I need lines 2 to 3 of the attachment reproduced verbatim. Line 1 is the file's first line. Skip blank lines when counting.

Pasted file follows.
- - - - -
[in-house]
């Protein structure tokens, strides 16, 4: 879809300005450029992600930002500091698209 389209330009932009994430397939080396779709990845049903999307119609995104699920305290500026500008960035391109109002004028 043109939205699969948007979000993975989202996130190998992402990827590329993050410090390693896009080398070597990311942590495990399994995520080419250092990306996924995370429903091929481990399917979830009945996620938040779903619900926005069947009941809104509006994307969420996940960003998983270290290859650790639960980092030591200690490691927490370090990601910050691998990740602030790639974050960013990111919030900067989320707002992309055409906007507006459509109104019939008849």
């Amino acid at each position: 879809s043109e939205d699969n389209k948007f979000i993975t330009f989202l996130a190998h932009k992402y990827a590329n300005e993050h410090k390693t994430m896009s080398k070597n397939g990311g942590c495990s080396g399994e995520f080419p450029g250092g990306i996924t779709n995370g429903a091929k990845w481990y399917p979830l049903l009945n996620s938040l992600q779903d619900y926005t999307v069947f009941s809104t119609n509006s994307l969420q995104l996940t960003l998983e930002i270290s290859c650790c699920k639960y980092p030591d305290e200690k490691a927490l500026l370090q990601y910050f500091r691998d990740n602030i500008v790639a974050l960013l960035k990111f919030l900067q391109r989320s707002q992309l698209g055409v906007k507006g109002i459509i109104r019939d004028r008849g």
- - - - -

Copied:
């Protein structure tokens, strides 16, 4: 879809300005450029992600930002500091698209 389209330009932009994430397939080396779709990845049903999307119609995104699920305290500026500008960035391109109002004028 043109939205699969948007979000993975989202996130190998992402990827590329993050410090390693896009080398070597990311942590495990399994995520080419250092990306996924995370429903091929481990399917979830009945996620938040779903619900926005069947009941809104509006994307969420996940960003998983270290290859650790639960980092030591200690490691927490370090990601910050691998990740602030790639974050960013990111919030900067989320707002992309055409906007507006459509109104019939008849």
């Amino acid at each position: 879809s043109e939205d699969n389209k948007f979000i993975t330009f989202l996130a190998h932009k992402y990827a590329n300005e993050h410090k390693t994430m896009s080398k070597n397939g990311g942590c495990s080396g399994e995520f080419p450029g250092g990306i996924t779709n995370g429903a091929k990845w481990y399917p979830l049903l009945n996620s938040l992600q779903d619900y926005t999307v069947f009941s809104t119609n509006s994307l969420q995104l996940t960003l998983e930002i270290s290859c650790c699920k639960y980092p030591d305290e200690k490691a927490l500026l370090q990601y910050f500091r691998d990740n602030i500008v790639a974050l960013l960035k990111f919030l900067q391109r989320s707002q992309l698209g055409v906007k507006g109002i459509i109104r019939d004028r008849g």